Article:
On the other hand, if the behavior of particles is random, the existence of the Universe is also nothing special. You would need a larger Universe and machine on which to run the simulations, but you could simulate Universes all day and night to your heart’s content. You could look for interesting things that might possibly happen. You could calculate probabilities and run “what if” scenarios. But why would you do this? Presumably you would do it for the same reason we do computer simulations in our Universe, to reason about the real world.

Either of those scenarios leads to the idea that our lives and the Universe doesn’t really matter much, and that our Universe exists for the purposes of amusement or experiment of some cruel God. Certainly our Universe is either one way or the other and not both. I prefer to believe that our existence does matter and that we do have a real free will that is not an illusion. And if it does exist, it is certainly a product of Nature, either a fundamental property or an emergent one.

If we had perfect knowledge of the state of a particle and complete knowledge of the laws governing its behavior then one of two things would be the case. Either we would predict the behavior perfectly or we would sometimes be surprised. The Uncertainty Principle implies that this theory is impossible to test and what appears to us as randomness we will never be able to know if it is only measurement error or if there might also be a tiny act of defiance against the laws.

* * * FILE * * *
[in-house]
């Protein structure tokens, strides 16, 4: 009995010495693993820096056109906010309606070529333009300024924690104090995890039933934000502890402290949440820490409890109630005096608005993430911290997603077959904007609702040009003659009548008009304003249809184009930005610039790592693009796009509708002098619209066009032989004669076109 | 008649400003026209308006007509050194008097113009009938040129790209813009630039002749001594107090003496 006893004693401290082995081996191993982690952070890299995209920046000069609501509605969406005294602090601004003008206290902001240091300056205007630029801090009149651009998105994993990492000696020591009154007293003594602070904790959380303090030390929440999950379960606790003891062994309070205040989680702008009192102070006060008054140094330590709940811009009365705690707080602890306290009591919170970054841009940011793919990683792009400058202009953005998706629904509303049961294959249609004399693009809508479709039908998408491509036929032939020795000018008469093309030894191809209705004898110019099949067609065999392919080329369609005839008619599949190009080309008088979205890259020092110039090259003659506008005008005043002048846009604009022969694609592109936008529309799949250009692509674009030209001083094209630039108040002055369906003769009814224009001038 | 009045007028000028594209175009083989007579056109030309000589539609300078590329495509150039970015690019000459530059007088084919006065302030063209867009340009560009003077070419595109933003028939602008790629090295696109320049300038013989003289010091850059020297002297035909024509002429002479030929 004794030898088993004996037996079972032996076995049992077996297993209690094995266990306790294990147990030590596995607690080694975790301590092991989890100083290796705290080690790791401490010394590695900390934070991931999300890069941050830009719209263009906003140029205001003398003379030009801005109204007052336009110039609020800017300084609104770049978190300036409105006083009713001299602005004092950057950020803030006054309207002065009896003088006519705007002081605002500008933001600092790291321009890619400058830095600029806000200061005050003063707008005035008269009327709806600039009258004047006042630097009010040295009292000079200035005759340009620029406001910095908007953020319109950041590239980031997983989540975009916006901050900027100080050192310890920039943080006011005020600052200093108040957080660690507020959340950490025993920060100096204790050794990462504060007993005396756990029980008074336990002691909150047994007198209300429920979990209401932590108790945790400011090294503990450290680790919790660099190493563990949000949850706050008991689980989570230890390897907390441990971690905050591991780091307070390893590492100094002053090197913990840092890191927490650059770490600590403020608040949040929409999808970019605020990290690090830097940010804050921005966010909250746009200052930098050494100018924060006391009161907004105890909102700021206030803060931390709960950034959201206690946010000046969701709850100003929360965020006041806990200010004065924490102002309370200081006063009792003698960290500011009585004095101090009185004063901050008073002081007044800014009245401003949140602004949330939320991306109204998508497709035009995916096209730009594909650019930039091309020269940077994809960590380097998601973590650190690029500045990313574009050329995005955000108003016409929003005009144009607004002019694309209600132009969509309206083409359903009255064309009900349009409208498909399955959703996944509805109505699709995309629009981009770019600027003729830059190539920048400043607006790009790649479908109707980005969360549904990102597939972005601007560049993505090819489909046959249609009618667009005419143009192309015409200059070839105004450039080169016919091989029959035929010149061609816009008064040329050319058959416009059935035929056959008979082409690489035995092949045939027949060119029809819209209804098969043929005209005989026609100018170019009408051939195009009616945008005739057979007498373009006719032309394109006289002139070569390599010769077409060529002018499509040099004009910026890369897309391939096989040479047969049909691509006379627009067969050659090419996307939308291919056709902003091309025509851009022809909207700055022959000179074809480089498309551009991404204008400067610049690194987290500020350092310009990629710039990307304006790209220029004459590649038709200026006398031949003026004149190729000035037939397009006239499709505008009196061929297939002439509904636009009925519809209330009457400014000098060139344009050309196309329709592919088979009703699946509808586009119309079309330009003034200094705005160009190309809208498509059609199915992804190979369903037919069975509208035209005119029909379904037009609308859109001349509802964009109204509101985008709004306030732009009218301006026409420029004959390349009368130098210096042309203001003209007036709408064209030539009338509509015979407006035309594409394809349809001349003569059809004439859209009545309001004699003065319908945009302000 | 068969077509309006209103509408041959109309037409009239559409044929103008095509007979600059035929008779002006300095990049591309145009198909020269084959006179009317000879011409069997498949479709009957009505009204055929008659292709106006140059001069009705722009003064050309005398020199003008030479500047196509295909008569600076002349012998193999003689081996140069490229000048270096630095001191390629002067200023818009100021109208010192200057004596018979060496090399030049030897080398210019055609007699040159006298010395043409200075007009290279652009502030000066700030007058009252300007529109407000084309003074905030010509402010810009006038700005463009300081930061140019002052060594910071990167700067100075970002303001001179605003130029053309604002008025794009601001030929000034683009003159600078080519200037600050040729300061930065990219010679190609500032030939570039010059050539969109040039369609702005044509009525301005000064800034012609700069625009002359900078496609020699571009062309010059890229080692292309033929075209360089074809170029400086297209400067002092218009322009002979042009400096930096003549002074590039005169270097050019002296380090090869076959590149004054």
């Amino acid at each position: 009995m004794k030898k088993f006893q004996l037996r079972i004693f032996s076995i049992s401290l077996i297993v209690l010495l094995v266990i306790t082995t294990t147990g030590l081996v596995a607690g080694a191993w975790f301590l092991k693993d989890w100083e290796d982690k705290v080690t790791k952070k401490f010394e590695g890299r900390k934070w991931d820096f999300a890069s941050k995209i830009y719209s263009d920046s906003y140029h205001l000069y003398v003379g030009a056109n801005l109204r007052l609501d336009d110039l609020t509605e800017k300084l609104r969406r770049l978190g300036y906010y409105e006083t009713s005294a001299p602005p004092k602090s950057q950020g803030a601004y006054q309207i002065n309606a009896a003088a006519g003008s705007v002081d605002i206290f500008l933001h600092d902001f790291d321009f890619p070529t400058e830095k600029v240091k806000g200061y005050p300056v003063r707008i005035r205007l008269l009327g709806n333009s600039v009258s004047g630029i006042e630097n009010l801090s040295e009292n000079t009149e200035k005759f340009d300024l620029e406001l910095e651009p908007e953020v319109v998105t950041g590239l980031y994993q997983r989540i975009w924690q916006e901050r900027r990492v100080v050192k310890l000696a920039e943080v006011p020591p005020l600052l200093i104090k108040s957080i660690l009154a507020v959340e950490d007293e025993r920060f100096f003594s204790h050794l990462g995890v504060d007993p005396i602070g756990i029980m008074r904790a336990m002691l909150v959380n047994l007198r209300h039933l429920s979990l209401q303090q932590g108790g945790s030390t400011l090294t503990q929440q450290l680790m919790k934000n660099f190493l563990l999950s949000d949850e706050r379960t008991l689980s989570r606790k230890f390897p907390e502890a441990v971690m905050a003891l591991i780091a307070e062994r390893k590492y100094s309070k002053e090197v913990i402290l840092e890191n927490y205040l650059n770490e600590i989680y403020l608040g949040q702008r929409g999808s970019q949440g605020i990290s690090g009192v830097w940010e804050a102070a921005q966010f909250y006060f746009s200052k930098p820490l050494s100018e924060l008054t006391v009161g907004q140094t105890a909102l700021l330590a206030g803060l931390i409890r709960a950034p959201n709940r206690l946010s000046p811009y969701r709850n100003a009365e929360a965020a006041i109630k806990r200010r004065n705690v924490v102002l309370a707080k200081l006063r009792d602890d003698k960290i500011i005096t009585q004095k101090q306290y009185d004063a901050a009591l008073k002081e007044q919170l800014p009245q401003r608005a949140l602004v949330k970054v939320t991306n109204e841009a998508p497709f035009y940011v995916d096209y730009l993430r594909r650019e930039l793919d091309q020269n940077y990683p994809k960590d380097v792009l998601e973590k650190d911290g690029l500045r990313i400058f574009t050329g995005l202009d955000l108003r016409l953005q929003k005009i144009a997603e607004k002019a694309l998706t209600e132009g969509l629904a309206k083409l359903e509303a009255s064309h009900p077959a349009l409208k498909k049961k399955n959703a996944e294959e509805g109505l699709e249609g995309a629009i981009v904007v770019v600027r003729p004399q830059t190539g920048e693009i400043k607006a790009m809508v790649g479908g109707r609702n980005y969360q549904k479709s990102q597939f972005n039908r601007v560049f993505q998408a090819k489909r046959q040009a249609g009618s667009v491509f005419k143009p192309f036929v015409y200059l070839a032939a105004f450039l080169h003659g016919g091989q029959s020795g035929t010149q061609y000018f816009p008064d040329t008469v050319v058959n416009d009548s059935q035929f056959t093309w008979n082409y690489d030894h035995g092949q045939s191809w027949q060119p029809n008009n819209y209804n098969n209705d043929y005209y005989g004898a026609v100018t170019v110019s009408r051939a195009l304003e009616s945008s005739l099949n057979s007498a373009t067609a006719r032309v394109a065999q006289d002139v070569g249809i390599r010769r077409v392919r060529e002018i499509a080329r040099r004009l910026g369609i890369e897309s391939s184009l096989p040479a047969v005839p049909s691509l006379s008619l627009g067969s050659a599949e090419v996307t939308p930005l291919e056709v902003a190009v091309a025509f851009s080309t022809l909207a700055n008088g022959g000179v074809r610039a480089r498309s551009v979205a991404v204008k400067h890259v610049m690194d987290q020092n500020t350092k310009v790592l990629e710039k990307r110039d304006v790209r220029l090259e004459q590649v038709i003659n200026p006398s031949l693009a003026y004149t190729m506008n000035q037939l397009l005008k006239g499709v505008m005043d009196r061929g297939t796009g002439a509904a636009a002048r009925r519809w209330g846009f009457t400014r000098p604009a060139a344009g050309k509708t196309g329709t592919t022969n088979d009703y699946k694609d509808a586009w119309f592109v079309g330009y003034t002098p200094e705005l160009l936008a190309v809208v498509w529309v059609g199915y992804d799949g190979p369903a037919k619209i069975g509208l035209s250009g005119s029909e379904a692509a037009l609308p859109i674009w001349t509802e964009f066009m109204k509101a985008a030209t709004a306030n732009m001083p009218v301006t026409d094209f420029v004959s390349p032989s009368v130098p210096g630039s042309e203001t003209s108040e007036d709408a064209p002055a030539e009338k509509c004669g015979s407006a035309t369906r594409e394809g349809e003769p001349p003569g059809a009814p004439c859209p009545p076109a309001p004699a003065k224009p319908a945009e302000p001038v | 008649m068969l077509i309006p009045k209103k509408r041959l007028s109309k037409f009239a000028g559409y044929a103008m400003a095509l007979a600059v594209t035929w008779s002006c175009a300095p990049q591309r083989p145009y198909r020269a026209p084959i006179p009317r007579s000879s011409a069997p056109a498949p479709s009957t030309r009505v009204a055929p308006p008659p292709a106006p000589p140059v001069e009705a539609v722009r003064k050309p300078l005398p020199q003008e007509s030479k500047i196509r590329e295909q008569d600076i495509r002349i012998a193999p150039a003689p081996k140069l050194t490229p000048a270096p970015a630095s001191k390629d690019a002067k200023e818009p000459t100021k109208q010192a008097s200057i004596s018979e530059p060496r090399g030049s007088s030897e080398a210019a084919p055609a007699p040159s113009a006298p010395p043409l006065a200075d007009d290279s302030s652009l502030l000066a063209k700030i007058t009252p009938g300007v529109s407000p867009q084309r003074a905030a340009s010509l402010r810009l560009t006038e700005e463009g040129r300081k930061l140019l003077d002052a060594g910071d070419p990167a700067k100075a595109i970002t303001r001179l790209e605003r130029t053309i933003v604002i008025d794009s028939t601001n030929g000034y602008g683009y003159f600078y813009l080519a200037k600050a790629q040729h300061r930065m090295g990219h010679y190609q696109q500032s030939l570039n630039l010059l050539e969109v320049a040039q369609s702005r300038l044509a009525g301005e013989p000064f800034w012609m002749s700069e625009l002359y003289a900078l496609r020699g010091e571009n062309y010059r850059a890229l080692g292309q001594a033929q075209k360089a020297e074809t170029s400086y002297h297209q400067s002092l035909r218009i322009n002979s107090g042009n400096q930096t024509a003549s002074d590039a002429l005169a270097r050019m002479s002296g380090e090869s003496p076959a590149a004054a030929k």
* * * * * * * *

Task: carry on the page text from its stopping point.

Therefore what we believe appears to be a choice: Causality or Free Will. I’ll take Free Will. But then again, I’m not a physicist so what do I know.

]]>Also, a function that is random *might* return the same output given the same input, though it might not. Independence is subtle, and there’s really no substitute for understanding the mathematical definition. Here’s a post that goes more into that.

Trying to use the uncertainty principle to say that anything about randomness is futile because the randomness in the error we measure is the actual randomness we ourselves introduce in the process of taking such a measurement. Nick Herbert made a very bad and fundamentally wrong assumption when he interpreted the uncertainty principle in a way which is very much against its definition so it’s not surprising he went down a dead end. It is called a “principle” for a very specific reason and it has nothing to do with an inadequacy in our measurement techniques; otherwise this would have been the focus of ongoing research.

The point I’ve been trying to make all along is that we cannot re-create the same initial set of conditions for any scenario more than once. Anyone who says they can do this is saying they have complete knowledge of the universe, before they can even begin. For instance we could be observing the transition of a spin state for a certain particle, but not be aware that another particle, unknown to us, has since interacted with it. This is my argument.

]]>Nick Herbert wrote an excellent book titled [b]Quantum Reality.[/b] On page [b]xiii[/b] of the preface he describes his erroneous [b]Disturbance Model[/b] of quantum entities, which assumes that the Uncertainty Principle relates to inadequacy of measurement technology.

Nick took graduate courses, has taught Quantum Theory, & has done research work in the discipline. He admits to having had an incorrect POV relating to Uncertainty for many years. It is not surprising that others also have various erroneous views.

I repeat what I have posted earlier: The Uncertainty Principle denies that a Quantum Entity can have a precise position & a precise momentum at the same time.

Probability is not used due to either ignorance relating to deterministic laws or practical problems in the application of deterministic laws. Probability is used because the same initial conditions can result in different results: That is the Mainstream Expert POV.